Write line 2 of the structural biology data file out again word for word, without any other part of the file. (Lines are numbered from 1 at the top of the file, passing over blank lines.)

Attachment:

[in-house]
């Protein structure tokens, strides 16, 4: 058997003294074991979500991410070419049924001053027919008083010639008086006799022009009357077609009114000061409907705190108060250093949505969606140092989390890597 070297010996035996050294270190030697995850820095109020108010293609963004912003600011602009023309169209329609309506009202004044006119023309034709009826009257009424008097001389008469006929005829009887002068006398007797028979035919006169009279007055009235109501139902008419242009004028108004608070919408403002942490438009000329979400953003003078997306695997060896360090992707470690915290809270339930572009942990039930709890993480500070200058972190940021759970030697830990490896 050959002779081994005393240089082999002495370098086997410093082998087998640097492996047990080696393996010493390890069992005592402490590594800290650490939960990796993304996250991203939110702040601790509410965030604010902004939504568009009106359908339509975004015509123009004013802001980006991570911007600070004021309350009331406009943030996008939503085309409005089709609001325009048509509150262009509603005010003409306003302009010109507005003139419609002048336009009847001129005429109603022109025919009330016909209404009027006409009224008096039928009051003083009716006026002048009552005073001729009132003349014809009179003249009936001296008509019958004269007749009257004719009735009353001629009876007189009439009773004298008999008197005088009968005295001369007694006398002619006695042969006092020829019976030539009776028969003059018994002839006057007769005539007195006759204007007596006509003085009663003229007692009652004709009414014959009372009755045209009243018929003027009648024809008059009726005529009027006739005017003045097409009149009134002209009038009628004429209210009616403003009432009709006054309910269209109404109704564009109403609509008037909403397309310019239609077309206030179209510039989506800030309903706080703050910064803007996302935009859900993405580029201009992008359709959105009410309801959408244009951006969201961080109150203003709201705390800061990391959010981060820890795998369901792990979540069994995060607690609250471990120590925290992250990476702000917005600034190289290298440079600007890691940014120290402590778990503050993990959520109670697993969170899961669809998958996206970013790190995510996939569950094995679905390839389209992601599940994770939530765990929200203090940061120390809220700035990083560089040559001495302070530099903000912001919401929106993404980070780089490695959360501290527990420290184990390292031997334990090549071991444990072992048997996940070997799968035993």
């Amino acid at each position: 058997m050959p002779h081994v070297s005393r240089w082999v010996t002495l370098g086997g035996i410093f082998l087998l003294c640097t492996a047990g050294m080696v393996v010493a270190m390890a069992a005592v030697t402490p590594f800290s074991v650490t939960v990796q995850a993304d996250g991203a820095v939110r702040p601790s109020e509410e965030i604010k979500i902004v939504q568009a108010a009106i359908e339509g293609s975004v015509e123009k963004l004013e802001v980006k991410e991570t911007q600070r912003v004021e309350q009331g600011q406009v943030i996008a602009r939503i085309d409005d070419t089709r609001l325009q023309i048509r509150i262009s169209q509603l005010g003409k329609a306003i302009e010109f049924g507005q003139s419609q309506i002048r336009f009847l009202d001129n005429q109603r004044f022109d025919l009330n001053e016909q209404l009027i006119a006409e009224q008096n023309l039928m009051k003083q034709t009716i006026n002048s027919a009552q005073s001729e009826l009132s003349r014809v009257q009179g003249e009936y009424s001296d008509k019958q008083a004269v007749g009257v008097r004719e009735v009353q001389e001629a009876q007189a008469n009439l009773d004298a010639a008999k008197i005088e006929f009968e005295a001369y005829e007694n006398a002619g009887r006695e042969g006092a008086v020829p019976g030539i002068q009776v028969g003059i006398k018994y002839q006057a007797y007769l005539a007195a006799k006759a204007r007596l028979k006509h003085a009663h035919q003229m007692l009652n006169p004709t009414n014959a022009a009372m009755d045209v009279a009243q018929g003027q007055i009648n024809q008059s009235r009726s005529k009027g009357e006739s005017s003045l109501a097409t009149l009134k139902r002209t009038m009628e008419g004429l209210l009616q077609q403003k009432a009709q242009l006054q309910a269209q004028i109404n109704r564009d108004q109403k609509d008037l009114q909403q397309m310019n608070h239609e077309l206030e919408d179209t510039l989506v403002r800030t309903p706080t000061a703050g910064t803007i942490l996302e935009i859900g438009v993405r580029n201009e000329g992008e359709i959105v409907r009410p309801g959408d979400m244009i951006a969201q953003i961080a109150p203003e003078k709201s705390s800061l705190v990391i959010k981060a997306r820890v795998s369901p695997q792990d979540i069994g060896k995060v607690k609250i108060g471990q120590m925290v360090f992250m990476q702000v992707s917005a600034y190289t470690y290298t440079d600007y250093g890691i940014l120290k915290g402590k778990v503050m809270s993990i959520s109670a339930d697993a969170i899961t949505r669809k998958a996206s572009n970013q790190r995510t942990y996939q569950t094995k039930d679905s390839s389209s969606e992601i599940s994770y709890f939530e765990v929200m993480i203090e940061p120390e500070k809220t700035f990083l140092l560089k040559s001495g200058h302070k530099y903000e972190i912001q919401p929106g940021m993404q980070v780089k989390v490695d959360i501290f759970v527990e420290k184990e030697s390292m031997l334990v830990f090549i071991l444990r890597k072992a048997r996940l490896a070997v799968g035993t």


């Protein structure tokens, strides 16, 4: 058997003294074991979500991410070419049924001053027919008083010639008086006799022009009357077609009114000061409907705190108060250093949505969606140092989390890597 070297010996035996050294270190030697995850820095109020108010293609963004912003600011602009023309169209329609309506009202004044006119023309034709009826009257009424008097001389008469006929005829009887002068006398007797028979035919006169009279007055009235109501139902008419242009004028108004608070919408403002942490438009000329979400953003003078997306695997060896360090992707470690915290809270339930572009942990039930709890993480500070200058972190940021759970030697830990490896 050959002779081994005393240089082999002495370098086997410093082998087998640097492996047990080696393996010493390890069992005592402490590594800290650490939960990796993304996250991203939110702040601790509410965030604010902004939504568009009106359908339509975004015509123009004013802001980006991570911007600070004021309350009331406009943030996008939503085309409005089709609001325009048509509150262009509603005010003409306003302009010109507005003139419609002048336009009847001129005429109603022109025919009330016909209404009027006409009224008096039928009051003083009716006026002048009552005073001729009132003349014809009179003249009936001296008509019958004269007749009257004719009735009353001629009876007189009439009773004298008999008197005088009968005295001369007694006398002619006695042969006092020829019976030539009776028969003059018994002839006057007769005539007195006759204007007596006509003085009663003229007692009652004709009414014959009372009755045209009243018929003027009648024809008059009726005529009027006739005017003045097409009149009134002209009038009628004429209210009616403003009432009709006054309910269209109404109704564009109403609509008037909403397309310019239609077309206030179209510039989506800030309903706080703050910064803007996302935009859900993405580029201009992008359709959105009410309801959408244009951006969201961080109150203003709201705390800061990391959010981060820890795998369901792990979540069994995060607690609250471990120590925290992250990476702000917005600034190289290298440079600007890691940014120290402590778990503050993990959520109670697993969170899961669809998958996206970013790190995510996939569950094995679905390839389209992601599940994770939530765990929200203090940061120390809220700035990083560089040559001495302070530099903000912001919401929106993404980070780089490695959360501290527990420290184990390292031997334990090549071991444990072992048997996940070997799968035993």